Everything That Makes You - Moriah McStay

Ever wonder "What if?" Everything That Makes You is a romantic, epic story about one girl—and her two possible lives after an accident changes her fate.

Fiona Doyle's face was horribly scarred as a child. She writes about her frustrations and dreams in notebooks, penning song lyrics. But she'd never be brave enough to sing those songs in public. Fi Doyle never had an accident. She's the best lacrosse player in the state and can't be distracted by her friend who wants to be more than that. But then her luck on the field goes south.

Alternating chapters between Fiona and Fi tell two stories about the same girl—hopes and dreams and crushes, fears and failures and loss. This beautifully written realistic contemporary novel with a twist is perfect for fans of If I Stay by Gayle Forman and Before I Fall by Lauren Oliver.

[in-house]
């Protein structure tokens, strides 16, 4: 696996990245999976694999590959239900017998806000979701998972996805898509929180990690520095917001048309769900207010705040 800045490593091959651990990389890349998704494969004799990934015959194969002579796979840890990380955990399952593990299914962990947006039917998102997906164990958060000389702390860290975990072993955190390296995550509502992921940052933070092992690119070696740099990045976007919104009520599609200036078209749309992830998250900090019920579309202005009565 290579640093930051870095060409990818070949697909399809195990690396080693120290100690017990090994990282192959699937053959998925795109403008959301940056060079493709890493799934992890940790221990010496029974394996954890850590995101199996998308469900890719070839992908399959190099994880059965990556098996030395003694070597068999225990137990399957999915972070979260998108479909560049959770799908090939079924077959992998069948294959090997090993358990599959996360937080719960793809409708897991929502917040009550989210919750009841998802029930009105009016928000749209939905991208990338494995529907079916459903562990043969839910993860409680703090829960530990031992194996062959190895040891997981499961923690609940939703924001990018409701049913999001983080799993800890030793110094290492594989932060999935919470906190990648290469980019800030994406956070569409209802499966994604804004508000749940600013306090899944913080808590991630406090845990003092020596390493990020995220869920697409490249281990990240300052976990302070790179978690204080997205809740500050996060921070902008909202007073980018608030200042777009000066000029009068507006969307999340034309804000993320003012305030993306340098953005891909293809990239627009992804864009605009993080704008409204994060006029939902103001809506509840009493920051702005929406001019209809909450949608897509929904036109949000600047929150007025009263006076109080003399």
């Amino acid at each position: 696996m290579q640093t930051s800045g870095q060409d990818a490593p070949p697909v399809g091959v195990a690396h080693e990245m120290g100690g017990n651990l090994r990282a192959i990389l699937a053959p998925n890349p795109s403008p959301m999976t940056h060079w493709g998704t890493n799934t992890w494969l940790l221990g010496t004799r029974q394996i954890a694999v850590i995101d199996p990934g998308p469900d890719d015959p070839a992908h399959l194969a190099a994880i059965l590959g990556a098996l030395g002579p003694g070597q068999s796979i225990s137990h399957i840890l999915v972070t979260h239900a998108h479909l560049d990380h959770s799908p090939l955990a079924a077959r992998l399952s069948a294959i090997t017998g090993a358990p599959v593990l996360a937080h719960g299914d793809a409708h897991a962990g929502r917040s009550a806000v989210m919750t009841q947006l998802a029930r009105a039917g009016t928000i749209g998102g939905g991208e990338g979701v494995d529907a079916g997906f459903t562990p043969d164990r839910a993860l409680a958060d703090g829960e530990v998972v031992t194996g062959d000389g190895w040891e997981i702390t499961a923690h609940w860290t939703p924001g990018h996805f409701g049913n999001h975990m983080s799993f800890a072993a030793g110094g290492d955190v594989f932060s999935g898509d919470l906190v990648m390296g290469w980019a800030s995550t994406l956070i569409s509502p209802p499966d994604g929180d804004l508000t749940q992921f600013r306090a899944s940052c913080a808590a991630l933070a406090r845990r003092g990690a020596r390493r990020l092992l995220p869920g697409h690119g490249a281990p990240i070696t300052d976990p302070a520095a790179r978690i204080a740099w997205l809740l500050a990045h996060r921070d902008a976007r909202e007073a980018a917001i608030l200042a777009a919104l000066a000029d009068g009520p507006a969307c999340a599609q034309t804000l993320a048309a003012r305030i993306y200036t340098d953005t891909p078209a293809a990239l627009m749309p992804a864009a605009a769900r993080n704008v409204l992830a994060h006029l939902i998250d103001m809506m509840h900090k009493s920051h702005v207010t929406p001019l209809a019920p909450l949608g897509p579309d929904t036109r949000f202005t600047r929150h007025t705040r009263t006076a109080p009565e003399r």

I didn't really buy this book. I finished it because I wanted to know how the lives were reconciled, but was ultimately disappointed.


This book honestly could have been two separate books, except that without that premise there'd be nothing very interesting to keep anyone reading. I'm usually super excited about the idea of multiple perspectives and the idea that a single event can change a life, but I kept wondering while reading this what the point was.


I was perpetually having to remind myself which character Fi was and which character Fiona was and what roles the people in their lives played correspondingly. And I didn't care enough about either to have to do this. Fi was kind of obnoxious and two-dimensional, obsessed only with lacrosse, and Fiona was bland and unintriguing.


Really, the most interesting character in the book was Marcus, the boy Fiona begins dating, and even his premise isn't the most unique in YA right now.


Fiona's half-scarred face wasn't really described and I was unsure how extensive the damage from a childhood accident really was, but as she eventually gets surgery and a skin graft to fix the scarring, that didn't even play much of a role.


I found the plot to be predictable and didn't even feel excited when I guessed something correctly.


I was excited for this premise, but it fell completely flat for me.